2.i want to learn modern jazz styles,i do have lots of videos cds,but hardly i sit and learn,dnt know which way to go??

    • Steve Nixon (freejazzlessons) on June 12, 2013 at 6:26 pm

      Hi Rajiv,

      There is an Aebersold play along in which you can practice playing in odd time signatures. This will give you an opportunity to gradually build your skills in 7/8, 5/4, etc.

  53. uche on June 15, 2013 at 9:52 am

    Hello steve, thanks a lot for your lessons, i’m grateful. What scales do i use to solo over a ii-v-I progression?

    • Steve Nixon (freejazzlessons) on June 18, 2013 at 12:07 am

      Hi Uche,
      There are a ton of different scales you could approach. Check out any of the scale lessons on this site (use the search bar) and I can promise you’ll there will be a mention of the II-V-I somewhere!

  54. Pat on June 16, 2013 at 9:08 am

    Hi Steve,
    Something that has been bugging me awhile are tritones. I know, for example, that
    the tritone for a G7 is Db7. But can a tritone for Gm7 be Dbm7 or a tritone for a GMaj7 be a DbMaj7? If not, please explain why not.

    Thanks a lot,


    • Steve Nixon (freejazzlessons) on June 18, 2013 at 9:51 pm

      Usually tritone substitutions has to do with both chords having the same 3rds and 7ths. So, theoretically in order for it to be a pure tritone substitution you’ll need dominants. If you use half step chromatic movements though you could do any quality you wanted.

  55. Terry on June 16, 2013 at 6:21 pm

    Hey Steve. Many thanks again for all that you do to educate us music lovers. I’ve written before, and have thoroughly enjoyed your lessons, videos, and music tips on the various subjects….allowing me play so much better than ever before. I participate in a Jazz Masters Workshop to learn about playing in an ensemble, and have played some gigs with the Workshop group. I have since ventured outside of the workshop, forming my own jazz band. We’ve been together for almost 2 years now practicing each weekend. Forgot to mention that we are each retired from other careers, and now have the time to do what we love at this stage in life…to play music together.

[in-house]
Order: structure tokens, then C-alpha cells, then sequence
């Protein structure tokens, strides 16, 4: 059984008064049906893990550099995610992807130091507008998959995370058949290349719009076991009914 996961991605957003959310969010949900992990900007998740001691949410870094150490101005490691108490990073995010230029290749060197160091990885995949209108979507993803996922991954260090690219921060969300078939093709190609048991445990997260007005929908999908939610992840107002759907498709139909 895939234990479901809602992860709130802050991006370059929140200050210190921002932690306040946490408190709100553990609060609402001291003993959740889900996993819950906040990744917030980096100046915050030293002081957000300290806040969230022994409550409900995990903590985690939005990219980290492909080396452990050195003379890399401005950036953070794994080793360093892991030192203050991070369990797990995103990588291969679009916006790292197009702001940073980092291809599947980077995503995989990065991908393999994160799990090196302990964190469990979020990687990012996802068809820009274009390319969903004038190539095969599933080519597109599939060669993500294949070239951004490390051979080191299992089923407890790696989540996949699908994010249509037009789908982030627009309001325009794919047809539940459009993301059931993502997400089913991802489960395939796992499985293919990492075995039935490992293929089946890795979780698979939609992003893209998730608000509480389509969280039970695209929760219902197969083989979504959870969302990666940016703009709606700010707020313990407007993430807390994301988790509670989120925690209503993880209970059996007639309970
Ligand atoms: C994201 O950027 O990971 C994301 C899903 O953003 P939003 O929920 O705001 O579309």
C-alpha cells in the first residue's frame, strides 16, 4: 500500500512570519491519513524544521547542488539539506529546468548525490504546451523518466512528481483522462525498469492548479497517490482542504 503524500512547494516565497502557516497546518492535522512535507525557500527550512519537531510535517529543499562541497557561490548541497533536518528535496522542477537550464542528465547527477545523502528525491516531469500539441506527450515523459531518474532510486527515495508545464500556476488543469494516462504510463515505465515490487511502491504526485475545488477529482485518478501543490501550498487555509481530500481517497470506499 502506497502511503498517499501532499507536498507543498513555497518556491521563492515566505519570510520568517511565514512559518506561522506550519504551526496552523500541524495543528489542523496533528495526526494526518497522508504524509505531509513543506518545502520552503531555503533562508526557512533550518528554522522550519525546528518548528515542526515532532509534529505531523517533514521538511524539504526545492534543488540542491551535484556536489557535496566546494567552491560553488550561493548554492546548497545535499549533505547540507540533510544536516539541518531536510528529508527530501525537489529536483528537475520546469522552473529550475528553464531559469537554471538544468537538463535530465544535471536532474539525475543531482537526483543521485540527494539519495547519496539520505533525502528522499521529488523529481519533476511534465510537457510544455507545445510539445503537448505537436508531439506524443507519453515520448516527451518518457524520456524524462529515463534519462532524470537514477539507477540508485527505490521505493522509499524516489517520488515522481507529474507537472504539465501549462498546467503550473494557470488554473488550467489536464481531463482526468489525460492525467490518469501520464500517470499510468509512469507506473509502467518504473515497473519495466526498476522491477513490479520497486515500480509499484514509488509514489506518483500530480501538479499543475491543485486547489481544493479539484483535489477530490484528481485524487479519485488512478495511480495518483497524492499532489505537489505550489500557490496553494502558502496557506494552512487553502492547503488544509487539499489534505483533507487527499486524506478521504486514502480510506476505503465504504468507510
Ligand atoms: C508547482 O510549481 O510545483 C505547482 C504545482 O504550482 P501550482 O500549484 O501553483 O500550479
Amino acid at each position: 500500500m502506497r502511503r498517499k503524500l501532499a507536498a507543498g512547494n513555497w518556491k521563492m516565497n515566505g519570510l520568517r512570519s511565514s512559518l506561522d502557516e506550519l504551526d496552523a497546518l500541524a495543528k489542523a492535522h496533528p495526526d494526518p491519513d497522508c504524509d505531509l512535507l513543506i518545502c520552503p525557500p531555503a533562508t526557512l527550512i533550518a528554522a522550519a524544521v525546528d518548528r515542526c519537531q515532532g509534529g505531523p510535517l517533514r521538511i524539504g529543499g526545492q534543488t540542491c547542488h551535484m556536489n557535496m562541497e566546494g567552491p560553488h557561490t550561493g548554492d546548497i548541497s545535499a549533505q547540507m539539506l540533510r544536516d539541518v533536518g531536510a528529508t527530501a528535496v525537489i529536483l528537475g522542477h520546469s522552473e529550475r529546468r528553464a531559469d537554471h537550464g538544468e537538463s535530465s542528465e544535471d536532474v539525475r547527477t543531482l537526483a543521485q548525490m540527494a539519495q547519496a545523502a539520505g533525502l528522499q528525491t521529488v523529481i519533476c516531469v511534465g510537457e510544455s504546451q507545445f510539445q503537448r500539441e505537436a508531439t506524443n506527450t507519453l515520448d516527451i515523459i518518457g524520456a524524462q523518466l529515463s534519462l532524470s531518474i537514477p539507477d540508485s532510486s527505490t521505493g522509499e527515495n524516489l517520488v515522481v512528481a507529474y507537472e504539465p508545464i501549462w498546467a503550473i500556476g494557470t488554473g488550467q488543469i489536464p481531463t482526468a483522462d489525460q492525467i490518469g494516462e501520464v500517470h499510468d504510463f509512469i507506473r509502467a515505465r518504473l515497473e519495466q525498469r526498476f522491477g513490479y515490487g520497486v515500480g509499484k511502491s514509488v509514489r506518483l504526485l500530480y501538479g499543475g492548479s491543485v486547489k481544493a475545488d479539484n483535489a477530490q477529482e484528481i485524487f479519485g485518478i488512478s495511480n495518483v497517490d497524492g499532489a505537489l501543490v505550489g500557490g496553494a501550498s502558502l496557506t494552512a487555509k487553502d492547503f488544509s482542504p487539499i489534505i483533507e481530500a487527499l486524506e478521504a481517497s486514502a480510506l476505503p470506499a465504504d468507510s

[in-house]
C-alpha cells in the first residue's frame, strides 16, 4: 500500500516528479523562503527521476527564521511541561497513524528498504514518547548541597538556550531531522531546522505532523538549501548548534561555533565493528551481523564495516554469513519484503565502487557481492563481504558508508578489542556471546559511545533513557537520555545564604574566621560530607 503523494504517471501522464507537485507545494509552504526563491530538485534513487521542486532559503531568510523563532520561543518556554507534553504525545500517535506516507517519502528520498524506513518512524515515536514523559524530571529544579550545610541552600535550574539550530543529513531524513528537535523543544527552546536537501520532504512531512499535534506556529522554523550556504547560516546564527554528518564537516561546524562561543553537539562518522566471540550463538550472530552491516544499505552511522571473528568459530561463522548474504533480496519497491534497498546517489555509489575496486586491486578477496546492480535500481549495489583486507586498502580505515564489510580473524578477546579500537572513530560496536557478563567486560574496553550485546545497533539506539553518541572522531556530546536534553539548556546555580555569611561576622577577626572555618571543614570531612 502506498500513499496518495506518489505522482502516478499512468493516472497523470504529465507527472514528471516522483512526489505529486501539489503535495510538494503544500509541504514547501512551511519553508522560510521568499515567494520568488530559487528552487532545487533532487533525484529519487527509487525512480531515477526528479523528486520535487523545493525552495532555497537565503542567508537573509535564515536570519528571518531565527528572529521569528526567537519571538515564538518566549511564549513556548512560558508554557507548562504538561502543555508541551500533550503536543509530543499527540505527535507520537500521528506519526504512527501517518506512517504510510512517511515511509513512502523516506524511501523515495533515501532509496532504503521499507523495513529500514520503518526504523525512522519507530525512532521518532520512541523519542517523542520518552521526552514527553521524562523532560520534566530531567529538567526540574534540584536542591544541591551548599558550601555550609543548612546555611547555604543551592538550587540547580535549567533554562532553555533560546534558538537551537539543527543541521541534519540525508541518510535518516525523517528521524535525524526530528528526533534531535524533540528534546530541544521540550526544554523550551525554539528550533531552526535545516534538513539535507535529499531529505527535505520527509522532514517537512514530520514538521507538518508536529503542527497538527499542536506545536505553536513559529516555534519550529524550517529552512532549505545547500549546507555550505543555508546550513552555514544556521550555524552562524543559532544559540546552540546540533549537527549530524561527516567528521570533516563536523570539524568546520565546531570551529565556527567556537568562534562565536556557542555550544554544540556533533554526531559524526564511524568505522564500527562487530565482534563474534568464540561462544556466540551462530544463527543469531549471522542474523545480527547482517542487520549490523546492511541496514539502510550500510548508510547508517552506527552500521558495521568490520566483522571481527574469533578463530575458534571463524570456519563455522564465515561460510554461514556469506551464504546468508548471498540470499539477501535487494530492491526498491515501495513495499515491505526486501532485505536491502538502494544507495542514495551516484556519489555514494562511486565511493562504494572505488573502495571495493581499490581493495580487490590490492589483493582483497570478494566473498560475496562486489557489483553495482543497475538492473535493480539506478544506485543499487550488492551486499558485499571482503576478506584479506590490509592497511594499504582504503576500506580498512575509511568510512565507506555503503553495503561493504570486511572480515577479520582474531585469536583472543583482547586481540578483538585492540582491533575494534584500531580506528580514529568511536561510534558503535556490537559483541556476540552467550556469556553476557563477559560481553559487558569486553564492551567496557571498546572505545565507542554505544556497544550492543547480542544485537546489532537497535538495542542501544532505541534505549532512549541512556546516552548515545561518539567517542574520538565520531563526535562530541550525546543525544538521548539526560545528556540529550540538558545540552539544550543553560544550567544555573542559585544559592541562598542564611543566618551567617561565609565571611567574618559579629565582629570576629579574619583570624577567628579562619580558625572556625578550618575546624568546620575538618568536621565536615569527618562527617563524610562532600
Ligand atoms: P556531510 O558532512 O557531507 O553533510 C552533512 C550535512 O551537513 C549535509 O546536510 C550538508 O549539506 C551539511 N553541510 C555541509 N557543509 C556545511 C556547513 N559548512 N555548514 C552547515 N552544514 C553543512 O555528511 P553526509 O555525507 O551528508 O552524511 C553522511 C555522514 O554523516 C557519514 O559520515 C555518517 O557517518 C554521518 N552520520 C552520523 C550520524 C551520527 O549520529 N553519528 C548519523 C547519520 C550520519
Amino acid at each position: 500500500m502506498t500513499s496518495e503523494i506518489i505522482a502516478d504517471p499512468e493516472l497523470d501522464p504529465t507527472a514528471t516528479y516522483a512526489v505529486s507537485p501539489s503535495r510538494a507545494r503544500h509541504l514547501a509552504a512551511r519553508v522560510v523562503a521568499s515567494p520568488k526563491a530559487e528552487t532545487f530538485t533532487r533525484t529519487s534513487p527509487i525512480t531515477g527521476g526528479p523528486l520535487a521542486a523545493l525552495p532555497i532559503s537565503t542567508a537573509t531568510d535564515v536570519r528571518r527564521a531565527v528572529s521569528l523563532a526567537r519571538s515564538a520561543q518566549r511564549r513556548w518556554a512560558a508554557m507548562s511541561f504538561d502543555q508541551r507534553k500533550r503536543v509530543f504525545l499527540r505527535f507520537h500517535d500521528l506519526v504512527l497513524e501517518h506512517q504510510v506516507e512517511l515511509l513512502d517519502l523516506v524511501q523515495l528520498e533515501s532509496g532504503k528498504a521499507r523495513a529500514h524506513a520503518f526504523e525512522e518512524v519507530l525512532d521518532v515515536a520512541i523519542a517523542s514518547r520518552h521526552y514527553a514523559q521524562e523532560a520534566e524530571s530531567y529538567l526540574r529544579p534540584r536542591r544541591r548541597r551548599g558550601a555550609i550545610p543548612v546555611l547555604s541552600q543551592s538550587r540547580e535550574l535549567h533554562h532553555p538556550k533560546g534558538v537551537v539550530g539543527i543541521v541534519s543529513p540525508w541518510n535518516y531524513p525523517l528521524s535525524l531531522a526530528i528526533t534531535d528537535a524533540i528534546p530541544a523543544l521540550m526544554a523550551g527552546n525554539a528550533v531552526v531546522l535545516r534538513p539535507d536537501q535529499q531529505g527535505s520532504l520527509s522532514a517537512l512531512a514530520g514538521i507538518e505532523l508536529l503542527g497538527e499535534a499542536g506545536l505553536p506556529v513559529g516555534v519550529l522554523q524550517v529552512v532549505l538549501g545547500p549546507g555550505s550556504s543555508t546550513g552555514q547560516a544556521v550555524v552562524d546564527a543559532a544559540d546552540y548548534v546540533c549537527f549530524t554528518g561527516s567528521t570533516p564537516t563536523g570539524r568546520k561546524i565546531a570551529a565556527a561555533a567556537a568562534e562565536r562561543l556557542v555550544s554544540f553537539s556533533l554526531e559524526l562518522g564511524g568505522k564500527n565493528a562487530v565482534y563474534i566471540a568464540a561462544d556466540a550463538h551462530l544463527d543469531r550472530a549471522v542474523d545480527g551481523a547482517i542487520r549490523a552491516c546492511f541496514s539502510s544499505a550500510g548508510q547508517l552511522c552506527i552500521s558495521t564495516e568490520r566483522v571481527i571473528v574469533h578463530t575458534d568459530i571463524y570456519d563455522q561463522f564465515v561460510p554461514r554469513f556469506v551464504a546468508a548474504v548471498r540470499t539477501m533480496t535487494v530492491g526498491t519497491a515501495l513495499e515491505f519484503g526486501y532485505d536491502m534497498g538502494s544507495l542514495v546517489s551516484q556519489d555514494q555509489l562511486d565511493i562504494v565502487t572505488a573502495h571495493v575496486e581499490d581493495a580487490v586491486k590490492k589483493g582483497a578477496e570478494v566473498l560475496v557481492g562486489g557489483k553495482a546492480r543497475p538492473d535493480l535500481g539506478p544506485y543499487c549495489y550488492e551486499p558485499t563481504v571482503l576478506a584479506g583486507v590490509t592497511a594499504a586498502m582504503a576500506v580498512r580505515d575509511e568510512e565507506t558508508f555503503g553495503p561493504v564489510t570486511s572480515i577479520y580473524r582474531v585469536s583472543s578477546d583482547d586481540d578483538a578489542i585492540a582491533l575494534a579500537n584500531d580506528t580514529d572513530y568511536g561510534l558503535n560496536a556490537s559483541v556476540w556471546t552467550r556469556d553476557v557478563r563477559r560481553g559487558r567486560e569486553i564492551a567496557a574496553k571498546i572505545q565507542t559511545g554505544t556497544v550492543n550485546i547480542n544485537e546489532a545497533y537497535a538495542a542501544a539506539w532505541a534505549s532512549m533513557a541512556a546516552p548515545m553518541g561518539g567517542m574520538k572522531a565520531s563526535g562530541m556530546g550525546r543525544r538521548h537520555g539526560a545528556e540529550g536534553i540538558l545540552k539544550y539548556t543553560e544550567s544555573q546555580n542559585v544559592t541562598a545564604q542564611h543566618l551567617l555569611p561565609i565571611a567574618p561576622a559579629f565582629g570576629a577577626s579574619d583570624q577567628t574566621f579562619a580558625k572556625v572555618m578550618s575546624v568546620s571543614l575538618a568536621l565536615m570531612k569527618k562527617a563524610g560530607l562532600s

That said, we are preparing for our first gig as a group, and I’ve noticed that some of the members are a bit nervous, and are concerned about being able to sound perfect in front of an audience. We are not professional musicians, so I try to address their concerns…with aim to calm them down as they experience their version of possible stage fright. My question is: How do (did) you overcome the nervousness, anxiety and the “all to unrealistic” fear of not being perfect for a performance? Again we are not professional performers…thus mistakes and skill limitations come with our reality….but we do love to play! Any suggestions or thoughts on how best to address/discuss this within the group is greatly appreciated. FYI. I’ve been able to grow from public speaking experiences and some amateur music playing over the years (I use to play drums earlier in life into adulthood), where playing a gig does not worry me as it seems to for some of the other band members. It’s really interesting to see how they each handle stress as we begin to play out. Thanks for any response. Terry